5. Nate makes observations about clothing and colors throughout the novel, from the “grey” of Greyhound Bus stations to the festive coat he “borrows” later on. How do Nate’s comments on color and style affect your understanding of his character? How would you describe yourself in terms of your favorite (and least favorite) colors, your fashion choices, and the way you use these lenses to make sense of your world?
6. Who is Jordan Rylance? Would you call him Nate’s enemy? Why or why not? What important things about Nate do you learn from his scenes discussing Jordan?
7. The type of large-group audition Nate attends is sometimes called a “cattle call.” The preliminary audition rounds of shows like American Idol, as well as the setting of the Broadway classic (and movie) A Chorus Line are cattle call auditions. Compare and contrast the way Nate is treated (and the way he feels about it) at the New York cattle call versus the way he is treated in Jankburg.
8. Who is Aunt Heidi? What does Nate almost instantly like about her? In what ways is Nate worried or confused by Heidi’s words and behavior? Why isn’t Aunt Heidi very positive about Nate’s ambition?
9. Nate causes a lot of trouble by going “missing” from home in Pennsylvania. How does Libby help to cover for him?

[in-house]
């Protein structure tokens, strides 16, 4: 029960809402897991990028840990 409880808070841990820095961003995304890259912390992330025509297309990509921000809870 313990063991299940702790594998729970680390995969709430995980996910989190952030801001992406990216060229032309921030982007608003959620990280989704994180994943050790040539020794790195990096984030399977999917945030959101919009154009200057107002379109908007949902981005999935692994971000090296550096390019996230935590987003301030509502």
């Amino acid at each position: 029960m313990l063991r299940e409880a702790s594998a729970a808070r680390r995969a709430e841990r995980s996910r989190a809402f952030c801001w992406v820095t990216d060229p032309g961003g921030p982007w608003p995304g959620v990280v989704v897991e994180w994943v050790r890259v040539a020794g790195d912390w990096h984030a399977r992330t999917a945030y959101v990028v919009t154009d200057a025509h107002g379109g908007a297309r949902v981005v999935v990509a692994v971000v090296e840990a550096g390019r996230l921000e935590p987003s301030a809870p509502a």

10. What happens when Nate’s mom arrives in New York? How do she and Aunt Heidi resolve their differences? Do you think Nate will now be able to better help his mom overcome her drinking problem? Explain your answer.
11. Who is James Madison? What does he represent in the story? How does Libby describe to Nate the comeuppance James receives near the novel’s end? Why might this be important to Nate? How does he show compassion for James even from New York?
12. Deep down, what do you think is Nate’s greatest dream? Do you see any similarities between Nate’s aspirations and your own? Explain your answer.
13. Is it important that Nate is still in New York at the end of the story? What do you hope will happen next? Do you think Nate will be okay even if his dream doesn’t come true? Why or why not?
Guide written in 2013 by Stasia Ward Kehoe. Stasia holds a BA in English from Georgetown University and an MA in Performance Studies from New York University/Tisch School of the Arts. She has taught dance and writing classes to elementary through high school students on both the east and west coasts. Her novels are published by Viking/Penguin. She lives in western Washington.
This guide has been provided by Simon & Schuster for classroom, library, and reading group use. It may be reproduced in its entirety or excerpted for these purposes.
Tim Federle is “a prolific scribe whose breezy wit isn’t bound to a single genre” (Huffington Post). Tim’s award-winning novels include The New York Times Notable Books The Great American Whatever and the Nate series—which Lin-Manuel Miranda called “a wonderful evocation of what it’s like to be a theater kid.” Tim cowrote both the Tony-nominated Broadway musical Tuck Everlasting, and the Golden Globe and Oscar–nominated Best Animated Feature Ferdinand, starring John Cena and Kate McKinnon. A native of San Francisco who grew up in Pittsburgh, Tim now divides his time between New York and the internet (@TimFederle).